My Magical Life After One Lesson with Jamy
by Howard Rappaport
|Jamy Ian Swiss kicked my ass. I'm proud to admit it, and I'm a better performer for it.
Recently, after a many-years-long hiatus, I had returned to magic. Soon afterward I had an impending gig, and I realized that there were many things which I needed to know to prepare myself for it, things which were not covered in any of the magic books in my library. It was time for me to take a lesson, and I needed a teacher. I got more than I bargained for.
I chose Jamy based on the little I'd read of his writings: a couple of reviews in Genii, essentially. It comes through in his writing that he can cut through a lot of crap in a very short time; that's exactly what I needed, that's exactly what he delivered. Make no mistake and be warned, however: Jamy will tear it all apart: your technique, bearing, posture; every aspect of your performance. While the timid might shrink from this type of criticism, it is an incredibly effective route toward excellence, and excellence is what Jamy emphasizes above all.
Jamy focused my attention on the routining & structure of my vague idea of a "set," in addition to the technical aspects of my performance. In my opening number, David Roth's "Lapel Coin," he pointed out idiosyncrasies in my posture that might strike an audience as being unnatural or uncomfortable looking. This had escaped my attention altogether, despite prior months of mirror practice. I didn't have a script worked up for it, either; I'd hoped that the beauty of the vanishes & reproductions combined with the kicker ending would be enough to carry it through silence. He pointed out that the rest of my act was not silent, so why should the opener be? He also emphasized the primacy of having a script, that in the art of magic there really is no "winging it." He made clear that any adlibbing would be icing on the cake of a strong script, but the script itself is of fundamental importance. This advice I've taken to heart in a big way.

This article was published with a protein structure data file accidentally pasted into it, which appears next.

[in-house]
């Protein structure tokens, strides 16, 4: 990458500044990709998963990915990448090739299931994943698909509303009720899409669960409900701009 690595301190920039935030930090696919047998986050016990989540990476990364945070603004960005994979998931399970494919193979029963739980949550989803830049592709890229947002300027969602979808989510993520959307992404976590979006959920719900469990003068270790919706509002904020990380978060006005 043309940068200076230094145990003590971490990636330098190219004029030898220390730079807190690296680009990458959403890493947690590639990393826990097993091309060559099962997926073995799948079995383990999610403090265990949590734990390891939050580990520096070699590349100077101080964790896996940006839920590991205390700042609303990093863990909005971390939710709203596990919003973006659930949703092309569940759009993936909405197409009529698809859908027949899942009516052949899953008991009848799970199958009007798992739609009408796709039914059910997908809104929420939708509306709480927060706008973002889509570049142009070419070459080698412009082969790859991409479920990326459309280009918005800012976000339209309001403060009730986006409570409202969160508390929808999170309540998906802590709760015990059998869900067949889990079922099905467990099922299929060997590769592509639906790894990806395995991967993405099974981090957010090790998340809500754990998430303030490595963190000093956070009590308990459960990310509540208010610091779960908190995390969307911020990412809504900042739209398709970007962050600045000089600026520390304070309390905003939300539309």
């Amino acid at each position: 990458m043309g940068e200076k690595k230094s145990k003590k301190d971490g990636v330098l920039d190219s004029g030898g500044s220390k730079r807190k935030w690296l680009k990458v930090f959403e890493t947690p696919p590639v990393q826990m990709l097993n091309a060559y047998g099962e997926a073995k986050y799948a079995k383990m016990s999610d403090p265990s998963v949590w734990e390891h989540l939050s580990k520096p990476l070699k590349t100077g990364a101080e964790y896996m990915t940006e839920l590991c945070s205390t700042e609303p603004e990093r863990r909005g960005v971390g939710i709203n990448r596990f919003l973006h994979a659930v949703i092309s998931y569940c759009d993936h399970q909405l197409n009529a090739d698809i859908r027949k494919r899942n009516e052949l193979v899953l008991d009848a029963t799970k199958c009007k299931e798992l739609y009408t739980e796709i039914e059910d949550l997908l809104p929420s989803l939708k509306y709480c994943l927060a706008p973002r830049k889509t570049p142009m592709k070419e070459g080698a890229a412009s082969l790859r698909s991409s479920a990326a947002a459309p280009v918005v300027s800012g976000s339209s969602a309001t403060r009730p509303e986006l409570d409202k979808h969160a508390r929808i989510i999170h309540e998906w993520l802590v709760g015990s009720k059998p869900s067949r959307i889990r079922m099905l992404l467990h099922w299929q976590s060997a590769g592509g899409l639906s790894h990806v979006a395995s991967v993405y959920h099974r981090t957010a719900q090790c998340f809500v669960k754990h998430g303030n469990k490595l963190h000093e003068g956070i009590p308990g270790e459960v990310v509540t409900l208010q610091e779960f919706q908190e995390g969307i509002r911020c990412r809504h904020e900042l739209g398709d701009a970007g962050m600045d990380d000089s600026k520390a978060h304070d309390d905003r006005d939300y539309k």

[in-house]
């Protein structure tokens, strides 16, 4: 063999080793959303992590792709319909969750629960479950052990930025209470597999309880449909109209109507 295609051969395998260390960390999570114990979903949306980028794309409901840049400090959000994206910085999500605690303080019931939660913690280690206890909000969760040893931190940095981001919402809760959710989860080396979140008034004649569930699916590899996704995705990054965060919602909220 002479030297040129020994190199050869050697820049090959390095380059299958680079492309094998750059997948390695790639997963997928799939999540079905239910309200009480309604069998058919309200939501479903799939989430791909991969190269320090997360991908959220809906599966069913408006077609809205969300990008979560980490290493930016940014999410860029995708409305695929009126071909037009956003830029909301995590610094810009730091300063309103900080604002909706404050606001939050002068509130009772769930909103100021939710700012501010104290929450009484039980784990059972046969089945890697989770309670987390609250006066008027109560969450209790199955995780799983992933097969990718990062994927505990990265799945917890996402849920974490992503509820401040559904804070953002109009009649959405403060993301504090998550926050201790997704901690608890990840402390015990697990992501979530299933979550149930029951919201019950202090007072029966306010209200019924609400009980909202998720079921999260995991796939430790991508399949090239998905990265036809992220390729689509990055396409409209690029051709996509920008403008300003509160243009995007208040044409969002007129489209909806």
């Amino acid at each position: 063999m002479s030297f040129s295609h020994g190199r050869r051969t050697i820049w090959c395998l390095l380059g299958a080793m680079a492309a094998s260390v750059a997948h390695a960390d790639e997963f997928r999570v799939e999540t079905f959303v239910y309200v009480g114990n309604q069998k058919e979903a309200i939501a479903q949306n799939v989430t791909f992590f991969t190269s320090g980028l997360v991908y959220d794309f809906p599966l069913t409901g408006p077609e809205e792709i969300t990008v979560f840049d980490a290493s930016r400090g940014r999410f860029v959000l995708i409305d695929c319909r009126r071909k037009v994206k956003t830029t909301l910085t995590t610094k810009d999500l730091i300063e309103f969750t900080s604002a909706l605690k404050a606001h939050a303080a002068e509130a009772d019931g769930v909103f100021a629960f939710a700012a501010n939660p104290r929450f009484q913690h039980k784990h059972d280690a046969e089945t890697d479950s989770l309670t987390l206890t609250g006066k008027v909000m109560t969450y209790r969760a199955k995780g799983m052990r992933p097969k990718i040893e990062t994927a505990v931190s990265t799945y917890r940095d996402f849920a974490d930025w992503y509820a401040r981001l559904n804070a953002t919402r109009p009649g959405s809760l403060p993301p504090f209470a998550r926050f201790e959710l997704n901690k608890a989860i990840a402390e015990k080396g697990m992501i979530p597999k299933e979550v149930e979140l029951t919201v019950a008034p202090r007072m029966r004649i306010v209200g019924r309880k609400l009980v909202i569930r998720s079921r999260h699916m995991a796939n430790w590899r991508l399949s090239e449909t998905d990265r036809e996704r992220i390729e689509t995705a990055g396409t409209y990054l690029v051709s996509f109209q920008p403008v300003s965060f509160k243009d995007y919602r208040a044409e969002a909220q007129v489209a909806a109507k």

The second part of my set was an original Chinatown Half routine. Jamy pointed out immediately that most multiple coin transpositions are inherently confusing, and that the routine would probably play too small for the venue I was to be working. He was dead on on both points, as I found by taking a casual opinion poll after my gig.
What I thought would be the centerpiece of my act, a combination Lippincott Box/Spirit Nut routine I'd worked up, turned out to be, under his scrutiny, an amorphous & somewhat confusing series of weak climaxes. He showed me, point by point and in great detail, where the weaknesses were in this routine. There were many, and upon reflection, they were somewhat obvious to a trained theatrical eye. I was heartbroken, as I was proud of this routine, but Jamy's observations were indisputable: it needed a radical re-working from the ground up. I didn't have the time to accomplish this by my gig, so it was cut it from the set.
Jamy is an outstanding teacher. Rather than forcing a particular methodology on a student, he encourages ruthless self-examination from both technical and performance standpoints. For Jamy, the age-old magic book platitude, "be yourself," is meaningless: Who are you? What do you want to be? How do you expect to get there? These questions were implicit in my lesson with Jamy, and they are questions which I now ask myself regularly.
My desire is to become a real Magician in the best sense of the word, to entertain by amazing. The difference between how I understood that last sentence before my one lesson with Jamy to how I understand it today is enormous: at least now I have an inkling as to the enormity of the task, and what it'll take to accomplish it.
Jamy Ian Swiss is as good a guide as one could hope for in the pursuit of excellence in the performing arts.